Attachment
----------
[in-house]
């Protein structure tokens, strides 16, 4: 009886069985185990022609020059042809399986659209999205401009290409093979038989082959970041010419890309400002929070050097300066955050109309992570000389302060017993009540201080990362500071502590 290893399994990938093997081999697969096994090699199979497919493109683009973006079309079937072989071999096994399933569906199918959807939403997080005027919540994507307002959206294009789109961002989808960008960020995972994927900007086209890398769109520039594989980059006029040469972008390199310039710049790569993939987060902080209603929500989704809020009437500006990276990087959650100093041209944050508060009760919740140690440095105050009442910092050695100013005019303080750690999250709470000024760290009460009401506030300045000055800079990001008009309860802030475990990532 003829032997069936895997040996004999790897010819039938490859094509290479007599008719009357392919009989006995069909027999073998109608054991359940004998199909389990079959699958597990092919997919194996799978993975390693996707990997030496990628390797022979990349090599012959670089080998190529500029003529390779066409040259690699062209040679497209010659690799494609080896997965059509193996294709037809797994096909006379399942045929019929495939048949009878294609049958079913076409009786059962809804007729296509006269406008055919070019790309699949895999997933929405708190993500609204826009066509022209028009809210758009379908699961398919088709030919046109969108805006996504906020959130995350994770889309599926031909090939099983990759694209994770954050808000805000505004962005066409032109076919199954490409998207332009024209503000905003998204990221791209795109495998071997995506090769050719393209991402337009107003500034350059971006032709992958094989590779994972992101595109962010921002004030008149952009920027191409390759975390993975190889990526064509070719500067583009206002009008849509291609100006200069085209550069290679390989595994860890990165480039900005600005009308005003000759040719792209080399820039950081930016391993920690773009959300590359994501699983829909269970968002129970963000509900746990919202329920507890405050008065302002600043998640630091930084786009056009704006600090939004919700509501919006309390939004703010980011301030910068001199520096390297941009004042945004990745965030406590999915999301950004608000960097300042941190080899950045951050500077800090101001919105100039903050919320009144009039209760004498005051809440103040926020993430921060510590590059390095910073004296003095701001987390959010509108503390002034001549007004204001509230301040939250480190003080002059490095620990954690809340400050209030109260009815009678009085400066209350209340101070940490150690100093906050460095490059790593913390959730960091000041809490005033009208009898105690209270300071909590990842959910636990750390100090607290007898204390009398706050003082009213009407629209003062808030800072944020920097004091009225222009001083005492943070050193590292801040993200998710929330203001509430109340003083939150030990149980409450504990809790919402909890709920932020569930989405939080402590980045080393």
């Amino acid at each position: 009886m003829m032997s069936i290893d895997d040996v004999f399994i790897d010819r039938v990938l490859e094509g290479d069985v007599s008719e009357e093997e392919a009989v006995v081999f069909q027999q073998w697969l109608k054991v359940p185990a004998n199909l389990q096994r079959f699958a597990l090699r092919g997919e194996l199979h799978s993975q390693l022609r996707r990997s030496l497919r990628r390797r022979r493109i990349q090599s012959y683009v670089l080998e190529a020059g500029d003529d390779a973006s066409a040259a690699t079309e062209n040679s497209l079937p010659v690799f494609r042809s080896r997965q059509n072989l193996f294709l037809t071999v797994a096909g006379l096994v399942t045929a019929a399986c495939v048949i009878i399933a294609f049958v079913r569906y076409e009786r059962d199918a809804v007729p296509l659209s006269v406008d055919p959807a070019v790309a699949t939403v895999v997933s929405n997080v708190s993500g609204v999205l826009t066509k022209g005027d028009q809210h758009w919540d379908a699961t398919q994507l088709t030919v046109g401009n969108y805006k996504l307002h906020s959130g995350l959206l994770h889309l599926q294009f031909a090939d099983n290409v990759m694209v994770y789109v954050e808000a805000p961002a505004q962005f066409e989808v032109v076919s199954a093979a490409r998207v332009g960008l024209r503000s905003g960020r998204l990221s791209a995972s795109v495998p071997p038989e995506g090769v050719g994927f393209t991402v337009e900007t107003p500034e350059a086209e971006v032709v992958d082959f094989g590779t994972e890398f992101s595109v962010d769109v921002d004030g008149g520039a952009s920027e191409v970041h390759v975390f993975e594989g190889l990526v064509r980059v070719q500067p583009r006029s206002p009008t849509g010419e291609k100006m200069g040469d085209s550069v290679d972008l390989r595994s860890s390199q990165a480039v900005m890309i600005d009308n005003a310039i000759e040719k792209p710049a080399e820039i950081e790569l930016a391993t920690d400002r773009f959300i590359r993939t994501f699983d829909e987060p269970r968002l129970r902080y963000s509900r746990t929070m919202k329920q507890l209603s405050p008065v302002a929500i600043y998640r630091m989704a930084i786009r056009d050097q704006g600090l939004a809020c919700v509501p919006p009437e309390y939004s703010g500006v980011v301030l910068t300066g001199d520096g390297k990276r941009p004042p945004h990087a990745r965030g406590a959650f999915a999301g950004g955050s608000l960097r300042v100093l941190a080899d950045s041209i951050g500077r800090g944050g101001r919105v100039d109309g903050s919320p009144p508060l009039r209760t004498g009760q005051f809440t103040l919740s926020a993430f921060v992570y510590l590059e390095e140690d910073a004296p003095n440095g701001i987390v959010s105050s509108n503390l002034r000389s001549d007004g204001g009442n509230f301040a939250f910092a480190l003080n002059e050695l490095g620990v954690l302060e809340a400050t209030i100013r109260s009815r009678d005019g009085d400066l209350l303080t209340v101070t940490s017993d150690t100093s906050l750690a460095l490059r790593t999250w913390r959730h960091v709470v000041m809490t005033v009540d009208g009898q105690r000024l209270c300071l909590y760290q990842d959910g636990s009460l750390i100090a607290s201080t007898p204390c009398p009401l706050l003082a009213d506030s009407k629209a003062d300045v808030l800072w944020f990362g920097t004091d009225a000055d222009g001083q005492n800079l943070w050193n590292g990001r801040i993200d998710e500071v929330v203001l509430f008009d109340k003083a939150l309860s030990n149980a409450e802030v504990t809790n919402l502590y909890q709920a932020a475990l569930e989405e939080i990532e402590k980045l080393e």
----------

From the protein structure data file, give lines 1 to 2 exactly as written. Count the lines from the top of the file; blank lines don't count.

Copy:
[in-house]
């Protein structure tokens, strides 16, 4: 009886069985185990022609020059042809399986659209999205401009290409093979038989082959970041010419890309400002929070050097300066955050109309992570000389302060017993009540201080990362500071502590 290893399994990938093997081999697969096994090699199979497919493109683009973006079309079937072989071999096994399933569906199918959807939403997080005027919540994507307002959206294009789109961002989808960008960020995972994927900007086209890398769109520039594989980059006029040469972008390199310039710049790569993939987060902080209603929500989704809020009437500006990276990087959650100093041209944050508060009760919740140690440095105050009442910092050695100013005019303080750690999250709470000024760290009460009401506030300045000055800079990001008009309860802030475990990532 003829032997069936895997040996004999790897010819039938490859094509290479007599008719009357392919009989006995069909027999073998109608054991359940004998199909389990079959699958597990092919997919194996799978993975390693996707990997030496990628390797022979990349090599012959670089080998190529500029003529390779066409040259690699062209040679497209010659690799494609080896997965059509193996294709037809797994096909006379399942045929019929495939048949009878294609049958079913076409009786059962809804007729296509006269406008055919070019790309699949895999997933929405708190993500609204826009066509022209028009809210758009379908699961398919088709030919046109969108805006996504906020959130995350994770889309599926031909090939099983990759694209994770954050808000805000505004962005066409032109076919199954490409998207332009024209503000905003998204990221791209795109495998071997995506090769050719393209991402337009107003500034350059971006032709992958094989590779994972992101595109962010921002004030008149952009920027191409390759975390993975190889990526064509070719500067583009206002009008849509291609100006200069085209550069290679390989595994860890990165480039900005600005009308005003000759040719792209080399820039950081930016391993920690773009959300590359994501699983829909269970968002129970963000509900746990919202329920507890405050008065302002600043998640630091930084786009056009704006600090939004919700509501919006309390939004703010980011301030910068001199520096390297941009004042945004990745965030406590999915999301950004608000960097300042941190080899950045951050500077800090101001919105100039903050919320009144009039209760004498005051809440103040926020993430921060510590590059390095910073004296003095701001987390959010509108503390002034001549007004204001509230301040939250480190003080002059490095620990954690809340400050209030109260009815009678009085400066209350209340101070940490150690100093906050460095490059790593913390959730960091000041809490005033009208009898105690209270300071909590990842959910636990750390100090607290007898204390009398706050003082009213009407629209003062808030800072944020920097004091009225222009001083005492943070050193590292801040993200998710929330203001509430109340003083939150030990149980409450504990809790919402909890709920932020569930989405939080402590980045080393």